3 ways teachers can make learning more interactive

1. Gamify lessons. Friendly competition can improve focus and drive better results, which is why “gamification” is a hot trend in corporate training and educational circles. Teachers can “gamify” lessons by integrating competition into classroom presentations in a number of ways. For example, a gamification feature in presentation software can enable educators to set up teams or allow individual students to respond to embedded questions and display aggregate results on a screen; some software solutions also feature a leaderboard so everyone can monitor progress.

The types of games educators can incorporate in their classrooms varies widely, from quiz show-type games that allocate points based on correct responses and speed in answering questions to wagering-style competitions, in which teams can bet amassed points on their ability to provide a correct answer to questions. Students can provide answers using a keypad that comes with the software or an app on their mobile phones. A gamification approach is highly effective in getting all students involved in classroom activities and providing educators with data they can use to assess student progress.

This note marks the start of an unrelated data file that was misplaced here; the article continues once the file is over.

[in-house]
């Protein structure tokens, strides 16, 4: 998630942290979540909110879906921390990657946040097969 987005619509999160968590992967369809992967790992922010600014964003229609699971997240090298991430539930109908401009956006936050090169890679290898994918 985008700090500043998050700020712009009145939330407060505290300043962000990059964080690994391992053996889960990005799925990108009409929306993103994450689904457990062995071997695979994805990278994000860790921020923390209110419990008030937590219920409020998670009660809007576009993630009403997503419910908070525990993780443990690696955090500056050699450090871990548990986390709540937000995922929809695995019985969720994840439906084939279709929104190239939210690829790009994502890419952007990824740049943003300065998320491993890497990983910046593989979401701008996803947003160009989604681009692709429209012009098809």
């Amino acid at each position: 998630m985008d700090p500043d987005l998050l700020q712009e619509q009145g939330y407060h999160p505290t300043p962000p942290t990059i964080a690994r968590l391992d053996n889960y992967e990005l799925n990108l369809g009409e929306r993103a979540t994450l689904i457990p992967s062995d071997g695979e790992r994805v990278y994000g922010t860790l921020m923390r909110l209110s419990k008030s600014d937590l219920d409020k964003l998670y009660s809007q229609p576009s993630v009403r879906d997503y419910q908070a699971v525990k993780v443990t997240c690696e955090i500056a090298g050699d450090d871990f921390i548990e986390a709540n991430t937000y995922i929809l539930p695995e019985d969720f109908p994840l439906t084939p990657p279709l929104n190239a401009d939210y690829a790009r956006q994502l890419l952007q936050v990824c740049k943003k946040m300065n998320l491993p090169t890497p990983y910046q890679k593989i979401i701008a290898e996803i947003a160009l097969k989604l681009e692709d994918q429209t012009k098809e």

2. Make top-down lectures a two-way conversation. Students who are used to highly interactive communication often have difficulty adjusting to traditional classroom lectures, where they are expected to silently take notes while the instructor speaks. Educators who are looking for new ways to engage students can turn top-down lectures into two-way conversations with technology. By embedding questions into presentation slides and allowing students to transmit answers via response technology, teachers can give students a voice in the classroom.

This approach is also useful for instructors who need to gauge students’ grasp of the topic on a real-time basis. When teachers embed questions into presentations and ask students to respond, they can display the results in chart form right in the presentation slide, which allows the instructor to assess the aggregate level of knowledge. Questions can be phrased as multiple choice, yes-or-no, or even open-ended—a format designed to assess conceptual understanding or enable the use of problem-solving techniques to arrive at the correct answer.

Next page: Crowdsource to connect with interactive learners


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